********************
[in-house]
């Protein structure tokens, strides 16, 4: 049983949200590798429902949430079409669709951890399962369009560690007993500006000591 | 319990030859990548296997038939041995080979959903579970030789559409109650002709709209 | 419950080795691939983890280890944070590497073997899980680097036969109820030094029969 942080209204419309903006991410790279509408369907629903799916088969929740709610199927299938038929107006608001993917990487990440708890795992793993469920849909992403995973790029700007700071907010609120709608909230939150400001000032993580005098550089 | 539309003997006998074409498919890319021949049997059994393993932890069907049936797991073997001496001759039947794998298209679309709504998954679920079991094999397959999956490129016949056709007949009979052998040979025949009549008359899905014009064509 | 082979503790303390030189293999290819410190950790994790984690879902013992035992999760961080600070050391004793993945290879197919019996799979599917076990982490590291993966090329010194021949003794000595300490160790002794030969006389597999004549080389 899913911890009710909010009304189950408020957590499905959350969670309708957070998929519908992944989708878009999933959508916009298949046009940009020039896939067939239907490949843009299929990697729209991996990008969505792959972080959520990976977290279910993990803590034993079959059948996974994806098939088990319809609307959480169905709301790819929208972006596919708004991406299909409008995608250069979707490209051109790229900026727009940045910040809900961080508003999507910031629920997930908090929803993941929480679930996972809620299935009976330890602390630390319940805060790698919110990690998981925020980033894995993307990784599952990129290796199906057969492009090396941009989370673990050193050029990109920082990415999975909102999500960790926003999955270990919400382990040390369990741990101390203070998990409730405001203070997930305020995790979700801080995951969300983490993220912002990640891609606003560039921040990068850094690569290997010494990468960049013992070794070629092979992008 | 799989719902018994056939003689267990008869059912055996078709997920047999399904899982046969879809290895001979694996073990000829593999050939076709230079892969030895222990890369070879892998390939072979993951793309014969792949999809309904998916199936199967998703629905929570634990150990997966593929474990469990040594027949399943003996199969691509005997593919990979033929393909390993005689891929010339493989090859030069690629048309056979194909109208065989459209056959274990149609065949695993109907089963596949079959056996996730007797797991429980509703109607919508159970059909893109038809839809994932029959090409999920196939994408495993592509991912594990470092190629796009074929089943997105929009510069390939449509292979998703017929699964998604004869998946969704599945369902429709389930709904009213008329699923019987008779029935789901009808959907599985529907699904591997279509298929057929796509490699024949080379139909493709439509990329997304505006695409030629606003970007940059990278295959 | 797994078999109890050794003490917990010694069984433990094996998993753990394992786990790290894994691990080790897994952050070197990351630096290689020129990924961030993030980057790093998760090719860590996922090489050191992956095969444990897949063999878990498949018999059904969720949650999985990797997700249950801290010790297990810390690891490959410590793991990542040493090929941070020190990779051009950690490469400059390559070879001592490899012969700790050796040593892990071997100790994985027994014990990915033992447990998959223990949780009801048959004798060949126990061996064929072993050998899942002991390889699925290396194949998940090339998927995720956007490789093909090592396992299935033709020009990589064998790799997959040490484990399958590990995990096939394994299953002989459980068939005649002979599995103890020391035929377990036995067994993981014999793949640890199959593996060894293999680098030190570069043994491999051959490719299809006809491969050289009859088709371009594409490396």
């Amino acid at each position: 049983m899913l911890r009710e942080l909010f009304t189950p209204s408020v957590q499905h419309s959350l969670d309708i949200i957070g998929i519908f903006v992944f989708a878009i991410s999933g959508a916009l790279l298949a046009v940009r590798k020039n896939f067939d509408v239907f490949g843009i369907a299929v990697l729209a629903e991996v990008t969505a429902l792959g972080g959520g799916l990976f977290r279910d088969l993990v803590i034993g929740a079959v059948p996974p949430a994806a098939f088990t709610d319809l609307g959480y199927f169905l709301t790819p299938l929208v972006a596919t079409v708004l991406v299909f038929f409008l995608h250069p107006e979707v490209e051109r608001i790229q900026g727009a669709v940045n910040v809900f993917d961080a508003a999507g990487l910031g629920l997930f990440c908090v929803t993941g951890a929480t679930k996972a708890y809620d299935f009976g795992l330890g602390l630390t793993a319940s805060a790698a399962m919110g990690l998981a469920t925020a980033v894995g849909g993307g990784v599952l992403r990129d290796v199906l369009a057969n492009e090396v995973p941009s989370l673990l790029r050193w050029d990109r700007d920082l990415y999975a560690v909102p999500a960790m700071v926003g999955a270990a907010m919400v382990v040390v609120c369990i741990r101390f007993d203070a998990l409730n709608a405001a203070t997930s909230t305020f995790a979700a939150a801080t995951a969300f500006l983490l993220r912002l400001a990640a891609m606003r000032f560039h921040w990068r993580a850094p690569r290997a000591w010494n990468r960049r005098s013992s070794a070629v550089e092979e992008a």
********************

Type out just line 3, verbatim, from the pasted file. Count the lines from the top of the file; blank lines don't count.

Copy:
């Amino acid at each position: 049983m899913l911890r009710e942080l909010f009304t189950p209204s408020v957590q499905h419309s959350l969670d309708i949200i957070g998929i519908f903006v992944f989708a878009i991410s999933g959508a916009l790279l298949a046009v940009r590798k020039n896939f067939d509408v239907f490949g843009i369907a299929v990697l729209a629903e991996v990008t969505a429902l792959g972080g959520g799916l990976f977290r279910d088969l993990v803590i034993g929740a079959v059948p996974p949430a994806a098939f088990t709610d319809l609307g959480y199927f169905l709301t790819p299938l929208v972006a596919t079409v708004l991406v299909f038929f409008l995608h250069p107006e979707v490209e051109r608001i790229q900026g727009a669709v940045n910040v809900f993917d961080a508003a999507g990487l910031g629920l997930f990440c908090v929803t993941g951890a929480t679930k996972a708890y809620d299935f009976g795992l330890g602390l630390t793993a319940s805060a790698a399962m919110g990690l998981a469920t925020a980033v894995g849909g993307g990784v599952l992403r990129d290796v199906l369009a057969n492009e090396v995973p941009s989370l673990l790029r050193w050029d990109r700007d920082l990415y999975a560690v909102p999500a960790m700071v926003g999955a270990a907010m919400v382990v040390v609120c369990i741990r101390f007993d203070a998990l409730n709608a405001a203070t997930s909230t305020f995790a979700a939150a801080t995951a969300f500006l983490l993220r912002l400001a990640a891609m606003r000032f560039h921040w990068r993580a850094p690569r290997a000591w010494n990468r960049r005098s013992s070794a070629v550089e092979e992008a």